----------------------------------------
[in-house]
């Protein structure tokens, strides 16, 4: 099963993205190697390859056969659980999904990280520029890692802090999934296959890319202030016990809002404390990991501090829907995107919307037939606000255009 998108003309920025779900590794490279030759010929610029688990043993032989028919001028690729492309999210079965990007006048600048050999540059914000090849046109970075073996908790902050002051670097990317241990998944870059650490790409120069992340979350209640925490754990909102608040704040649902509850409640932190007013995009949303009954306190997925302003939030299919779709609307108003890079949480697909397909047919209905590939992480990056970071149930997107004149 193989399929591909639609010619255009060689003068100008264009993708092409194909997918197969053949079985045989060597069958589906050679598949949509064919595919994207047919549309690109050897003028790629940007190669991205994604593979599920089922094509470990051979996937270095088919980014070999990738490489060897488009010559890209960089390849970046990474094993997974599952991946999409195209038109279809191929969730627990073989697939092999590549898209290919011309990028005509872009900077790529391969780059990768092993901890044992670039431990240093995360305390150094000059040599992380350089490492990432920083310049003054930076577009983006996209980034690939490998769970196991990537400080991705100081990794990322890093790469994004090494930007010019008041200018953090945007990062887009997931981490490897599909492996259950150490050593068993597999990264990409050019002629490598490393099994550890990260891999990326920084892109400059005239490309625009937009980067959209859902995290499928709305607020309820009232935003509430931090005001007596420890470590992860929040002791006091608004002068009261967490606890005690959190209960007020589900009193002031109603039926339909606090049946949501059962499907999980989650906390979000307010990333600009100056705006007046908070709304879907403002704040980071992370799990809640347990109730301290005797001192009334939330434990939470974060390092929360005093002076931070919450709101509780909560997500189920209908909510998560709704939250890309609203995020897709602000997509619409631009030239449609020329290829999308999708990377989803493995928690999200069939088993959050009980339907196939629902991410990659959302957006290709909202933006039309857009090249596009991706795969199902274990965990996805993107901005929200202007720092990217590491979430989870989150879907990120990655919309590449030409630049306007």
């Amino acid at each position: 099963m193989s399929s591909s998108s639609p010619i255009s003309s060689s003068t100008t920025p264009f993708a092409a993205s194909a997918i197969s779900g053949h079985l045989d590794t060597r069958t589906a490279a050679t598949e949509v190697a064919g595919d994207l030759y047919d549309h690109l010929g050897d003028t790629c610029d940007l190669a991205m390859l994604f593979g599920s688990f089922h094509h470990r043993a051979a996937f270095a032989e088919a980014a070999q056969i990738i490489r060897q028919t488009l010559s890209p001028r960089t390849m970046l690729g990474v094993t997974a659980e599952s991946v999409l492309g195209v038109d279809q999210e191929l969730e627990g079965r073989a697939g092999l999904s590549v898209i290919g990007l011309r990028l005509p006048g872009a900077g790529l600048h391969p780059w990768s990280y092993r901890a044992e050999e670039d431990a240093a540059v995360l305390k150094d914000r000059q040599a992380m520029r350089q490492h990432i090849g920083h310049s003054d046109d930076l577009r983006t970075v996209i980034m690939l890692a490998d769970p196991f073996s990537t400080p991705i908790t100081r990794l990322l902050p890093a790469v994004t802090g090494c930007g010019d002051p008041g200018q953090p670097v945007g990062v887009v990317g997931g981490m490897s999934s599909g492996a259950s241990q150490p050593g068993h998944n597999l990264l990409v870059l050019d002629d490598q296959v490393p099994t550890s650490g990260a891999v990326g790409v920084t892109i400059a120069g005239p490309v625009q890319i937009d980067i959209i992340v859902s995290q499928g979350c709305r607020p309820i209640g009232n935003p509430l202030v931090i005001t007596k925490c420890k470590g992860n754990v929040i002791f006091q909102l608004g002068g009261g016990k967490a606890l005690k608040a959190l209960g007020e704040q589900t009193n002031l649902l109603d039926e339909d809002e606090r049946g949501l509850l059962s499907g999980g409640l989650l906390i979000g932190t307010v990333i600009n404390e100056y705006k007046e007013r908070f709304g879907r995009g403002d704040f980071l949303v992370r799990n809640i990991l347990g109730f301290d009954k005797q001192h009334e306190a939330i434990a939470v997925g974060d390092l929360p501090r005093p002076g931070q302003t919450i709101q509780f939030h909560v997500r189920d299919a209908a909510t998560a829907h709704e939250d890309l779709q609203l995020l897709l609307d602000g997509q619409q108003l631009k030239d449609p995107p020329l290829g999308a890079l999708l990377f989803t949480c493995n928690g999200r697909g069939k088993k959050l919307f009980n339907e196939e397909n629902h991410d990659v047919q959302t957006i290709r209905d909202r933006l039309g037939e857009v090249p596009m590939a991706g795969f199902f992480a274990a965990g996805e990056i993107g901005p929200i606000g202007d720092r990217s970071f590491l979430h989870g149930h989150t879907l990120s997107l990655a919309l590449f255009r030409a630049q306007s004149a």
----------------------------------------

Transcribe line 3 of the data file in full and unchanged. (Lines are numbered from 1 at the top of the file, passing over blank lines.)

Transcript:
């Amino acid at each position: 099963m193989s399929s591909s998108s639609p010619i255009s003309s060689s003068t100008t920025p264009f993708a092409a993205s194909a997918i197969s779900g053949h079985l045989d590794t060597r069958t589906a490279a050679t598949e949509v190697a064919g595919d994207l030759y047919d549309h690109l010929g050897d003028t790629c610029d940007l190669a991205m390859l994604f593979g599920s688990f089922h094509h470990r043993a051979a996937f270095a032989e088919a980014a070999q056969i990738i490489r060897q028919t488009l010559s890209p001028r960089t390849m970046l690729g990474v094993t997974a659980e599952s991946v999409l492309g195209v038109d279809q999210e191929l969730e627990g079965r073989a697939g092999l999904s590549v898209i290919g990007l011309r990028l005509p006048g872009a900077g790529l600048h391969p780059w990768s990280y092993r901890a044992e050999e670039d431990a240093a540059v995360l305390k150094d914000r000059q040599a992380m520029r350089q490492h990432i090849g920083h310049s003054d046109d930076l577009r983006t970075v996209i980034m690939l890692a490998d769970p196991f073996s990537t400080p991705i908790t100081r990794l990322l902050p890093a790469v994004t802090g090494c930007g010019d002051p008041g200018q953090p670097v945007g990062v887009v990317g997931g981490m490897s999934s599909g492996a259950s241990q150490p050593g068993h998944n597999l990264l990409v870059l050019d002629d490598q296959v490393p099994t550890s650490g990260a891999v990326g790409v920084t892109i400059a120069g005239p490309v625009q890319i937009d980067i959209i992340v859902s995290q499928g979350c709305r607020p309820i209640g009232n935003p509430l202030v931090i005001t007596k925490c420890k470590g992860n754990v929040i002791f006091q909102l608004g002068g009261g016990k967490a606890l005690k608040a959190l209960g007020e704040q589900t009193n002031l649902l109603d039926e339909d809002e606090r049946g949501l509850l059962s499907g999980g409640l989650l906390i979000g932190t307010v990333i600009n404390e100056y705006k007046e007013r908070f709304g879907r995009g403002d704040f980071l949303v992370r799990n809640i990991l347990g109730f301290d009954k005797q001192h009334e306190a939330i434990a939470v997925g974060d390092l929360p501090r005093p002076g931070q302003t919450i709101q509780f939030h909560v997500r189920d299919a209908a909510t998560a829907h709704e939250d890309l779709q609203l995020l897709l609307d602000g997509q619409q108003l631009k030239d449609p995107p020329l290829g999308a890079l999708l990377f989803t949480c493995n928690g999200r697909g069939k088993k959050l919307f009980n339907e196939e397909n629902h991410d990659v047919q959302t957006i290709r209905d909202r933006l039309g037939e857009v090249p596009m590939a991706g795969f199902f992480a274990a965990g996805e990056i993107g901005p929200i606000g202007d720092r990217s970071f590491l979430h989870g149930h989150t879907l990120s997107l990655a919309l590449f255009r030409a630049q306007s004149a």